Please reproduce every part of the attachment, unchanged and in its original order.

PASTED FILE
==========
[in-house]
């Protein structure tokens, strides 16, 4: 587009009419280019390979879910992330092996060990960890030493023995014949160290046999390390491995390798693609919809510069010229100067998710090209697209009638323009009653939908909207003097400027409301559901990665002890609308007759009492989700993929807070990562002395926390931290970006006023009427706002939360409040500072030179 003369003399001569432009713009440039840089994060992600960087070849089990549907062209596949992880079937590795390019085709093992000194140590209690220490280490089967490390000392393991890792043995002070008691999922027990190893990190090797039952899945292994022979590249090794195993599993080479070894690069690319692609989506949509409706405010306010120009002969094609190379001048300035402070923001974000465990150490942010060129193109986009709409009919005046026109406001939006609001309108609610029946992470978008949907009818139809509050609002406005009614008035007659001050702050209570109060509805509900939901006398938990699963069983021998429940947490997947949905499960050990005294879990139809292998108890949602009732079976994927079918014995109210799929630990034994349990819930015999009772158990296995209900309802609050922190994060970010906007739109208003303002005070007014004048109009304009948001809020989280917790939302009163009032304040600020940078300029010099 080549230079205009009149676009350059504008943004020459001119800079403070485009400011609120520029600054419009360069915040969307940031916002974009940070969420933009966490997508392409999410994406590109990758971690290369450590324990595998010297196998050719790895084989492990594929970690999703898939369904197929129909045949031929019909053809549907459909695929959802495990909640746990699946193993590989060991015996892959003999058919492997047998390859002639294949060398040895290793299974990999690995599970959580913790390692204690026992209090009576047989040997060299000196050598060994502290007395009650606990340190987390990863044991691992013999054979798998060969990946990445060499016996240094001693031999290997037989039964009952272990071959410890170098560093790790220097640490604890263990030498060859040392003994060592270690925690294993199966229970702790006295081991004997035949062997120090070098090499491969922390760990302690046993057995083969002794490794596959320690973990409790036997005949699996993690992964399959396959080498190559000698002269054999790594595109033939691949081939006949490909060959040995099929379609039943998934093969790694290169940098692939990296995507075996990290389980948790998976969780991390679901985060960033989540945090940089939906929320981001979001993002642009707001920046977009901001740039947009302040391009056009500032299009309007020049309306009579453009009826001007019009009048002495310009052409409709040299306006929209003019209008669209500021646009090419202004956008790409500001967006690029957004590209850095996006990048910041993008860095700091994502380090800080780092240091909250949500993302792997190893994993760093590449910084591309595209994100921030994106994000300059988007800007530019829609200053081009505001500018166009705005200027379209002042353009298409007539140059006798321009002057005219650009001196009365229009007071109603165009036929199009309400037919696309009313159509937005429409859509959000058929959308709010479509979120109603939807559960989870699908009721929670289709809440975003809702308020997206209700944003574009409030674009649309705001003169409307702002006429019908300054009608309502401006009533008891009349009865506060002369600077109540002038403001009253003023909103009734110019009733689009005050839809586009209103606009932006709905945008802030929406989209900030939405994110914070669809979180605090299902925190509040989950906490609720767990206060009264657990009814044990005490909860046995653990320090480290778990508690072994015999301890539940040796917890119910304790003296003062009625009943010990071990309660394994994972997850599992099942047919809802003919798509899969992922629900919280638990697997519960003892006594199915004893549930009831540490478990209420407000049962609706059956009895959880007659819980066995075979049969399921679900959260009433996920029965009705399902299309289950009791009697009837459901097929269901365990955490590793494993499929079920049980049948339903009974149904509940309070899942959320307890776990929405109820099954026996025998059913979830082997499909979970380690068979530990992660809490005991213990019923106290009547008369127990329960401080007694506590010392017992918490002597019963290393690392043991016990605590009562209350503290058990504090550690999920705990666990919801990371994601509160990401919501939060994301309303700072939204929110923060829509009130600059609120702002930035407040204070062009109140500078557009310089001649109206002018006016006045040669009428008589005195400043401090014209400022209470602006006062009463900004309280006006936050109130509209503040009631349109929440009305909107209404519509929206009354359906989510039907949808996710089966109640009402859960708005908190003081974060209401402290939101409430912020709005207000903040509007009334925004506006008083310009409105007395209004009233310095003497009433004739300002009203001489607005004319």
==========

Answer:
[in-house]
């Protein structure tokens, strides 16, 4: 587009009419280019390979879910992330092996060990960890030493023995014949160290046999390390491995390798693609919809510069010229100067998710090209697209009638323009009653939908909207003097400027409301559901990665002890609308007759009492989700993929807070990562002395926390931290970006006023009427706002939360409040500072030179 003369003399001569432009713009440039840089994060992600960087070849089990549907062209596949992880079937590795390019085709093992000194140590209690220490280490089967490390000392393991890792043995002070008691999922027990190893990190090797039952899945292994022979590249090794195993599993080479070894690069690319692609989506949509409706405010306010120009002969094609190379001048300035402070923001974000465990150490942010060129193109986009709409009919005046026109406001939006609001309108609610029946992470978008949907009818139809509050609002406005009614008035007659001050702050209570109060509805509900939901006398938990699963069983021998429940947490997947949905499960050990005294879990139809292998108890949602009732079976994927079918014995109210799929630990034994349990819930015999009772158990296995209900309802609050922190994060970010906007739109208003303002005070007014004048109009304009948001809020989280917790939302009163009032304040600020940078300029010099 080549230079205009009149676009350059504008943004020459001119800079403070485009400011609120520029600054419009360069915040969307940031916002974009940070969420933009966490997508392409999410994406590109990758971690290369450590324990595998010297196998050719790895084989492990594929970690999703898939369904197929129909045949031929019909053809549907459909695929959802495990909640746990699946193993590989060991015996892959003999058919492997047998390859002639294949060398040895290793299974990999690995599970959580913790390692204690026992209090009576047989040997060299000196050598060994502290007395009650606990340190987390990863044991691992013999054979798998060969990946990445060499016996240094001693031999290997037989039964009952272990071959410890170098560093790790220097640490604890263990030498060859040392003994060592270690925690294993199966229970702790006295081991004997035949062997120090070098090499491969922390760990302690046993057995083969002794490794596959320690973990409790036997005949699996993690992964399959396959080498190559000698002269054999790594595109033939691949081939006949490909060959040995099929379609039943998934093969790694290169940098692939990296995507075996990290389980948790998976969780991390679901985060960033989540945090940089939906929320981001979001993002642009707001920046977009901001740039947009302040391009056009500032299009309007020049309306009579453009009826001007019009009048002495310009052409409709040299306006929209003019209008669209500021646009090419202004956008790409500001967006690029957004590209850095996006990048910041993008860095700091994502380090800080780092240091909250949500993302792997190893994993760093590449910084591309595209994100921030994106994000300059988007800007530019829609200053081009505001500018166009705005200027379209002042353009298409007539140059006798321009002057005219650009001196009365229009007071109603165009036929199009309400037919696309009313159509937005429409859509959000058929959308709010479509979120109603939807559960989870699908009721929670289709809440975003809702308020997206209700944003574009409030674009649309705001003169409307702002006429019908300054009608309502401006009533008891009349009865506060002369600077109540002038403001009253003023909103009734110019009733689009005050839809586009209103606009932006709905945008802030929406989209900030939405994110914070669809979180605090299902925190509040989950906490609720767990206060009264657990009814044990005490909860046995653990320090480290778990508690072994015999301890539940040796917890119910304790003296003062009625009943010990071990309660394994994972997850599992099942047919809802003919798509899969992922629900919280638990697997519960003892006594199915004893549930009831540490478990209420407000049962609706059956009895959880007659819980066995075979049969399921679900959260009433996920029965009705399902299309289950009791009697009837459901097929269901365990955490590793494993499929079920049980049948339903009974149904509940309070899942959320307890776990929405109820099954026996025998059913979830082997499909979970380690068979530990992660809490005991213990019923106290009547008369127990329960401080007694506590010392017992918490002597019963290393690392043991016990605590009562209350503290058990504090550690999920705990666990919801990371994601509160990401919501939060994301309303700072939204929110923060829509009130600059609120702002930035407040204070062009109140500078557009310089001649109206002018006016006045040669009428008589005195400043401090014209400022209470602006006062009463900004309280006006936050109130509209503040009631349109929440009305909107209404519509929206009354359906989510039907949808996710089966109640009402859960708005908190003081974060209401402290939101409430912020709005207000903040509007009334925004506006008083310009409105007395209004009233310095003497009433004739300002009203001489607005004319």